Beijing Water

Water woes to dry out bathhouses

(May 5, 2011) Beijing water authorities have revealed a plan to keep the capital’s wells running until 2014. Meanwhile they will cease offering approval for the development of luxurious bathhouses in order to tackle Beijing’s worsening water supply shortage.

Rainfall in Beijing has decreased by about 20 percent in the past five years, and water supplies to the capital’s reservoirs have also dropped by about 70 percent, exacerbating an existing water shortage, Cheng Jing, the head of the Beijing Water Authority, told the Beijing Public Service Radio station on Tuesday.

The city will continue to maintain approximately 40,000 wells to supply about 20 percent of Beijing’s water until 2014, when the South-to-North Water Diversion Project is to start bringing 1 billion cubic meters of water annually to the capital from the Yangtze River. Meanwhile, authorities will invest about 200 million yuan ($31 million) to upgrade the wells to fend off bad water quality, according to Cheng.

An officer with the water authority’s press department confirmed the information on Wednesday but refused to elaborate.

“Well water quality has worsened in recent years,” the Institute of Public and Environmental Affairs’ director Ma Jun said on Wednesday.

The city built many wells in the 1960s, but over the decades, the groundwater supply was exhausted and wells had to be dug deeper. Others were simply abandoned. The remaining 40,000 wells are mainly located in the capital’s suburban areas, though some are still in operation at large-scale units or companies in the urban area, like military facilities or universities, according to Ma.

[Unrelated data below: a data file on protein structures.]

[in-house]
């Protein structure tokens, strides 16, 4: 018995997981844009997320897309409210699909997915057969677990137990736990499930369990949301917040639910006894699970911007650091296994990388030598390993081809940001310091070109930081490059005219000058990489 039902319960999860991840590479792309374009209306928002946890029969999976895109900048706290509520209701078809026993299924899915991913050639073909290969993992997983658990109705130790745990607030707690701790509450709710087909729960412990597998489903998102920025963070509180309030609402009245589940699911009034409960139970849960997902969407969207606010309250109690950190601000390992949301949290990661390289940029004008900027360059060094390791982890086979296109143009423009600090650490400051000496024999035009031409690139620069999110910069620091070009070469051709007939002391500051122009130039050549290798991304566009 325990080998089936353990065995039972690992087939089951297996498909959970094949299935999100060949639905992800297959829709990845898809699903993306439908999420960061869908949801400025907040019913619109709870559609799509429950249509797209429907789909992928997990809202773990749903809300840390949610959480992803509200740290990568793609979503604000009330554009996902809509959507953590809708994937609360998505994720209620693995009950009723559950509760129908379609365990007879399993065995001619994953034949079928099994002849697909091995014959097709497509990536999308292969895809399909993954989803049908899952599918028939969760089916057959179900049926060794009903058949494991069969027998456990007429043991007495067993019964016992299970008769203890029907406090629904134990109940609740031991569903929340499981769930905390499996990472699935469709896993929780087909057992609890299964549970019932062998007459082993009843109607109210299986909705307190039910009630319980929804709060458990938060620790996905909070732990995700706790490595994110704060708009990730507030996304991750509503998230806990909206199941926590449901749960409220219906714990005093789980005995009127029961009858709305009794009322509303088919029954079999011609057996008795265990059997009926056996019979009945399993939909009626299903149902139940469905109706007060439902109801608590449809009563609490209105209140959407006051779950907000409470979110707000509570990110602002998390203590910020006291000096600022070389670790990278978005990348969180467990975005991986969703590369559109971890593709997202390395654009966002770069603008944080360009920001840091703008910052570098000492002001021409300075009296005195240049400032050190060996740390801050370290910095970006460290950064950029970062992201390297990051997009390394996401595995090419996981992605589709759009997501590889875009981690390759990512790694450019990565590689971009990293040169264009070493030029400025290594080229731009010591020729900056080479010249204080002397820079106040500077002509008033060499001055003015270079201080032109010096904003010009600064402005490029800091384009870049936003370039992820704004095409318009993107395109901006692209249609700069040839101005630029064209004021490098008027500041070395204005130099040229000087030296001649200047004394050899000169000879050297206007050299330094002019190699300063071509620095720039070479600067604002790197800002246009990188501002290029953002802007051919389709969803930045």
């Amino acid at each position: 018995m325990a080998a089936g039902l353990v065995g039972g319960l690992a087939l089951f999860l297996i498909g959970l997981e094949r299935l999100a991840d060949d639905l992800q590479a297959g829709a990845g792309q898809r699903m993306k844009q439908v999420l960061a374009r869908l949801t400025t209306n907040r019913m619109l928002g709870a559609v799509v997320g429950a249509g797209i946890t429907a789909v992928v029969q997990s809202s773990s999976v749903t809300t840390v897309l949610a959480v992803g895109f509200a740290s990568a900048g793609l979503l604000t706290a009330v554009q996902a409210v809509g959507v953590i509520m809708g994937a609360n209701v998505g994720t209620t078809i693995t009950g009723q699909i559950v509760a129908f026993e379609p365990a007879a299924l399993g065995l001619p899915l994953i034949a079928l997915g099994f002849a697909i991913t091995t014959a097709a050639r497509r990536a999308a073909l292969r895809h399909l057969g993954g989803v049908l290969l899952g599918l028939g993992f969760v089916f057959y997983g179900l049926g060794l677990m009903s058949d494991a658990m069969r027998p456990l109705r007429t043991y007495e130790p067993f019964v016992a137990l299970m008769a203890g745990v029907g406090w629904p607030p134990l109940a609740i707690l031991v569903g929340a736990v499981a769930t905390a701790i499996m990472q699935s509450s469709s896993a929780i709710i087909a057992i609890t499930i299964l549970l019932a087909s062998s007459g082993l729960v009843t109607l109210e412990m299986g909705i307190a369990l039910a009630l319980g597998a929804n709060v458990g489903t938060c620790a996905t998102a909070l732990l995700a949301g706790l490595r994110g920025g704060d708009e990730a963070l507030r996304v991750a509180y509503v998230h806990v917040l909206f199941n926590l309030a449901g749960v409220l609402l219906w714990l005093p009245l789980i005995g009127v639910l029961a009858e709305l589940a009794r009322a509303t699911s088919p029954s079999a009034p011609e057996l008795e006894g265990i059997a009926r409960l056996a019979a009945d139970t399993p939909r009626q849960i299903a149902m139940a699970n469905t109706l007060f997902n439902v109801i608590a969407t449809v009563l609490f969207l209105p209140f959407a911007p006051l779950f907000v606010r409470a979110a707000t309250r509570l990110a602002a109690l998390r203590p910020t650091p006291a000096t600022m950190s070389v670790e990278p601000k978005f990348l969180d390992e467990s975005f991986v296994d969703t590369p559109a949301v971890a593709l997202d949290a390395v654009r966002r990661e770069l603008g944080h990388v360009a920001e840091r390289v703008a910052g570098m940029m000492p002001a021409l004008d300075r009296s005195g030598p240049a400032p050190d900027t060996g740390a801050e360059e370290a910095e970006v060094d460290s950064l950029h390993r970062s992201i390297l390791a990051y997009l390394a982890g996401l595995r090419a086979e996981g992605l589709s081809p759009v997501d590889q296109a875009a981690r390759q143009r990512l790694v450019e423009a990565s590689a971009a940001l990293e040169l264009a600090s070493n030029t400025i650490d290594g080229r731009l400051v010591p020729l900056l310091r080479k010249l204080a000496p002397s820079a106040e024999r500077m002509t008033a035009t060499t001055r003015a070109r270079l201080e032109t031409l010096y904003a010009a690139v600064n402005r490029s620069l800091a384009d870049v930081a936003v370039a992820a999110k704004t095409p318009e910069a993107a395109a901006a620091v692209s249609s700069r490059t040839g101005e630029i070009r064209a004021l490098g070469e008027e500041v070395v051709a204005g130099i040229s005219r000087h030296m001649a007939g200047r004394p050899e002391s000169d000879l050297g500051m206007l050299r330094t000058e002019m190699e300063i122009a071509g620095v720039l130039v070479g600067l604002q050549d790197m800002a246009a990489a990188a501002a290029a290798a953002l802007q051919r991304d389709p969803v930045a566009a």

“Over-exploitation and pollution have worsened the water quality,” he said. “The water level drop will also cause ground subsidence.”

The city will continue to seriously manage water resources, their efficient use and the disposal of wastewater, Cheng said.

“The water rationing policy will be expanded to all other enterprises, beyond the large water-consumption enterprises that were included in the past,” he added.

Authorities have stopped approving development of new luxury bathhouses and will make some management regulations to restrict the bath and ski industries. Within five years, the city will eliminate a large group of high water-consumption enterprises and will increase the use of recycled water for green land irrigation, according to the Beijing News on Wednesday.

In spite of the extreme water shortage, Beijing’s bathhouse industry and especially its hot springs have developed rapidly. There were over 3,000 bath centers in the city as of last year, but there were only 39 in 1989, according to a June 2010 report on the website of the environmental advocacy group Friends of Nature.

Beijing only has 2.6 billion cubic meters of water for use, but it consumes 3.6 billion annually, according to a China Economic Times report on April 29.

From 2000 to 2007, the city excessively exploited 5.6 billion cubic meters of underground water, Li Wei, the director of the Development Research Center of the State Council told the China Economic Times.

Cheng told the Legal Mirror in March 2010 that Beijing consumes 3 to 4 billion cubic meters of water annually.

Li Yanhui, Global Times, May 5, 2011

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Categories: Beijing Water

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